Alopecia Areata and Ayurvedic Medicine: Treating female hair loss with Panchakarma

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ALOPECIA AREATA and AYURVEDIC MEDICINE: Treating female hair loss with Panchakarma.

by Jay Stafford.

In January of 2019, my wife Shelby and I went to India for a Panchakarma. If you don’t know what that is, that’s okay, I will attempt to explain it here. I’ll tell you about our journey and share excerpts from our journals we kept during our stay. The main things that I want to share on this blog post is that 1) The Panchakarma worked 2) why I believe it worked 3) Shelby’s experience. Ayurveda is a very beautiful and intricate medical practice. It can also be quite daunting to grasp. But, there are a couple of key concepts to keep in mind: The purpose of Ayurveda is to bring the body into harmony with itself and nature. Or more medically, into homeostasis. When there is a “dis-ease” in the mind or body, Ayurveda says there are three general actions to take: 1) Remove that aspect which is causing the dis-ease 3) change the environment in which the disease exists. A Panchakarma changes our internal environment.

Shelby has had alopecia areata since she was twenty-one. When we left for India, she was twenty-nine years old, her hair had almost completely fallen out, and every doctor had prescribed the same thing over the course of those 8 years: steroid shots in her scalp with little explanation as to why her immune system was attacking her hair roots. We were relieved when our ayurvedic doctor said to her, “We’ve seen this before, we know what to do.”

We went to India for a holistic approach to treating Shelby’s alopecia areata. Our place of treatment was Vaidyagrama, an ayurvedic hospital specializing in Panchakarma. The place felt more like a retreat center though, with a private room, bathroom, patio, and maid and laundry service. We stayed for 23 days of treatments with ayurvedic medicine.

Shelby’s treatments consisted of a sattvic diet, internal herbal medicines, and daily external herbal treatments. Simply put, she went through a coordinated series of treatments, where the primary actions were either to pacify or purify her aggravated bodily systems.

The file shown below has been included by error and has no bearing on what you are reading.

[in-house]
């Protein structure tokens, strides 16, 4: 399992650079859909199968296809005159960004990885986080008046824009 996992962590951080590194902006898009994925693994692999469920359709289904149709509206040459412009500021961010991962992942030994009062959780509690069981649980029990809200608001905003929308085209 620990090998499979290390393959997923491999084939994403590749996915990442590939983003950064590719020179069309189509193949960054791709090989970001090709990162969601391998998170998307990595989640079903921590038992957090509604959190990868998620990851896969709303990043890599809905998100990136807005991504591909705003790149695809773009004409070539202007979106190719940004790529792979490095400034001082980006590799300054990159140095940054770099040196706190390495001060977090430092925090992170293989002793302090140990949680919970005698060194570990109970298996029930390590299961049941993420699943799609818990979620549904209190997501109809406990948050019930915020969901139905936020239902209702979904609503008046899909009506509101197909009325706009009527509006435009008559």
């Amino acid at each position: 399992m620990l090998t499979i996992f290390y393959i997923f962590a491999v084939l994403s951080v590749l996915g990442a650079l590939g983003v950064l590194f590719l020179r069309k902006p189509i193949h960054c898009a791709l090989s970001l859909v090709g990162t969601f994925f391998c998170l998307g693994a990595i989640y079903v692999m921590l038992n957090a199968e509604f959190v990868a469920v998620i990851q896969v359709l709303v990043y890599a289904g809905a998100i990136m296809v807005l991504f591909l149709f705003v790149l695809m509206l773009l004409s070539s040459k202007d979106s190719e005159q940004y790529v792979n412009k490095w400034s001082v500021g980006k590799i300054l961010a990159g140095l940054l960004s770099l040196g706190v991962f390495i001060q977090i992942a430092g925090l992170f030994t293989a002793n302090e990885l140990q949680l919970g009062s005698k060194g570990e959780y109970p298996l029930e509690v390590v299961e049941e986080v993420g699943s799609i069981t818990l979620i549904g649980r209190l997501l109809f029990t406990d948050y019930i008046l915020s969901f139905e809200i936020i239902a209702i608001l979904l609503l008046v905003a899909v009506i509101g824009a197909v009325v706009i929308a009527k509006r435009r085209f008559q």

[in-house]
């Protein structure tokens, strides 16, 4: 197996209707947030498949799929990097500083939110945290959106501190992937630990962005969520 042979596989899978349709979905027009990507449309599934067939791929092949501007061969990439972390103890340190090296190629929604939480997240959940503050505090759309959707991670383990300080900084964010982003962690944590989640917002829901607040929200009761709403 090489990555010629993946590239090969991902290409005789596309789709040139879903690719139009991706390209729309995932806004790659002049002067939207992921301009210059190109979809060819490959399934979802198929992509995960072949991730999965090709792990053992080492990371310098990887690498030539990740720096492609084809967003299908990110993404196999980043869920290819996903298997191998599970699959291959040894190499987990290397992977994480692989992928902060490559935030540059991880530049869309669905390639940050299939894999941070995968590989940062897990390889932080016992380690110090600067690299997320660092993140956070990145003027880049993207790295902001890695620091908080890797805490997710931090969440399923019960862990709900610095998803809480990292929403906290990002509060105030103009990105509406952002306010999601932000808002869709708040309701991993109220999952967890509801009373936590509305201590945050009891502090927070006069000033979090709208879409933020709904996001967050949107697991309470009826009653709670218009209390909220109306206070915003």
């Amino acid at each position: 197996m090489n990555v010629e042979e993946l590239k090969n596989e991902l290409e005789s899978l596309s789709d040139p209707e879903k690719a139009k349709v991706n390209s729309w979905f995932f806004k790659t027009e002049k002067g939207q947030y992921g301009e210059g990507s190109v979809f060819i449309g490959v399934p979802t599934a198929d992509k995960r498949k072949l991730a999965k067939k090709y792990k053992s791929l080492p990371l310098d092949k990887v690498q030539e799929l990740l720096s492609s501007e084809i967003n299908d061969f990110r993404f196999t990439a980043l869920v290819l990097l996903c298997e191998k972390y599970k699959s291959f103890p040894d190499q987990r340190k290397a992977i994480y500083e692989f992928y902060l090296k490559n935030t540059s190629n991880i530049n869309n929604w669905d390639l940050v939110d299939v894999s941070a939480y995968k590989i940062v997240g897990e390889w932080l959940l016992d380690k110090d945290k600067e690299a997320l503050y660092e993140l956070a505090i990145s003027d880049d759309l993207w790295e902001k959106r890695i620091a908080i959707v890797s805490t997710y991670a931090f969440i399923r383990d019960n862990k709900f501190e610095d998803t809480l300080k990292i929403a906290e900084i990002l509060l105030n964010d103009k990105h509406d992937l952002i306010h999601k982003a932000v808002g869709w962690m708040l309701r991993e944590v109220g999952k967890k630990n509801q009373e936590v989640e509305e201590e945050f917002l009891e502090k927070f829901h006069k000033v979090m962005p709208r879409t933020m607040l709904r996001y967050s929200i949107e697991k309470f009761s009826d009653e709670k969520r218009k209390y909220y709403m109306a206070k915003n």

Excerpts from Shelby’s journal entries 1/28/19: I’m looking forward to this reset. A time to slow down and let go of my responsibilities & to be held in my healing by people with a deep perspective of what I’m experiencing with my autoimmunity.

1/29/19: Shelby wrote about her first treatment, “Kashaya dhara”: I just got out of my first treatment. You lay on your back on a wooden table with a drain – 2 girls pour warm on you that is infused with plants and simultaneously and in sync do a smoothing hand motion down your body. Very soothing.

Kashaya dhara is a treatment to aid in the opening up of the body’s channels. She received many days of this treatment.

2/2/19: Shelby: I had my ghee treatment this morning – second one. Hunger is coming on much sooner than yesterday and so is tiredness. At home, if I was tired, I would probably drink caffeine or go to the fridge. This is a space to just be held. To not have to wonder if I’m taking care of my body correctly. Someone else is monitoring that for me and I trust them in the process. So I lean into the tiredness and I let myself be still…Jay said that it’s nice to be here to witness his thoughts more. That’s because there’s space to witness and let them be, instead of constantly stimulating ourselves.

Mya is one of my therapists who performs the Kashaya Dara on me daily. I have had her everyday, but the other ones shift day to day. She is young, 19 years old, she told me on the first day. I like her youthful, spunky energy and she brings that out in me. When I’m around her, I feel more like a schoolgirl. She smiles and sticks out her tongue a lot in a joking kind of way, when she’s saying “hi” or says something a little funny. It’s endearing. Today she asked me if my marriage was arranged and I said “no.” She responded, “love marriage.”